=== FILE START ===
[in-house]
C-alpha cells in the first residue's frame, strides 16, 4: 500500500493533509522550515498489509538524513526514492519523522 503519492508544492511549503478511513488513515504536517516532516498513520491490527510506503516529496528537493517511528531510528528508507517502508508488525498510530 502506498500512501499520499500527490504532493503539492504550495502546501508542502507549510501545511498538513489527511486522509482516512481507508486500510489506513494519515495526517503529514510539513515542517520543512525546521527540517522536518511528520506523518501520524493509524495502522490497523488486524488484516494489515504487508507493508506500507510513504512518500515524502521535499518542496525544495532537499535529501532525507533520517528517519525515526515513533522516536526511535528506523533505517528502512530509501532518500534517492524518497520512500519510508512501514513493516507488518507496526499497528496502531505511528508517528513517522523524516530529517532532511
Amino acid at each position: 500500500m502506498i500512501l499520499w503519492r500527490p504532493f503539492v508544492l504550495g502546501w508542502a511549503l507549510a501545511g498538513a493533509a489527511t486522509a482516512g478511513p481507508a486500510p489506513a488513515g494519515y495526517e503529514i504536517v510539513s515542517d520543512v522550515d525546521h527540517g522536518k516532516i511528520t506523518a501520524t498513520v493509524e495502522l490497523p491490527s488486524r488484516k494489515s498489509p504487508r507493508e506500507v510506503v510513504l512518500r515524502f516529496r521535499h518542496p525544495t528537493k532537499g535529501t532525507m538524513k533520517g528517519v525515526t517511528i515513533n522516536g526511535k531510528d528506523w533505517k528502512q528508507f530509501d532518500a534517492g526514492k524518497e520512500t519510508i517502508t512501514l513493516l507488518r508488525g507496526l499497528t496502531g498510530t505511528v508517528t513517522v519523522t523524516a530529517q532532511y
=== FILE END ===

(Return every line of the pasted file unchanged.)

[in-house]
C-alpha cells in the first residue's frame, strides 16, 4: 500500500493533509522550515498489509538524513526514492519523522 503519492508544492511549503478511513488513515504536517516532516498513520491490527510506503516529496528537493517511528531510528528508507517502508508488525498510530 502506498500512501499520499500527490504532493503539492504550495502546501508542502507549510501545511498538513489527511486522509482516512481507508486500510489506513494519515495526517503529514510539513515542517520543512525546521527540517522536518511528520506523518501520524493509524495502522490497523488486524488484516494489515504487508507493508506500507510513504512518500515524502521535499518542496525544495532537499535529501532525507533520517528517519525515526515513533522516536526511535528506523533505517528502512530509501532518500534517492524518497520512500519510508512501514513493516507488518507496526499497528496502531505511528508517528513517522523524516530529517532532511
Amino acid at each position: 500500500m502506498i500512501l499520499w503519492r500527490p504532493f503539492v508544492l504550495g502546501w508542502a511549503l507549510a501545511g498538513a493533509a489527511t486522509a482516512g478511513p481507508a486500510p489506513a488513515g494519515y495526517e503529514i504536517v510539513s515542517d520543512v522550515d525546521h527540517g522536518k516532516i511528520t506523518a501520524t498513520v493509524e495502522l490497523p491490527s488486524r488484516k494489515s498489509p504487508r507493508e506500507v510506503v510513504l512518500r515524502f516529496r521535499h518542496p525544495t528537493k532537499g535529501t532525507m538524513k533520517g528517519v525515526t517511528i515513533n522516536g526511535k531510528d528506523w533505517k528502512q528508507f530509501d532518500a534517492g526514492k524518497e520512500t519510508i517502508t512501514l513493516l507488518r508488525g507496526l499497528t496502531g498510530t505511528v508517528t513517522v519523522t523524516a530529517q532532511y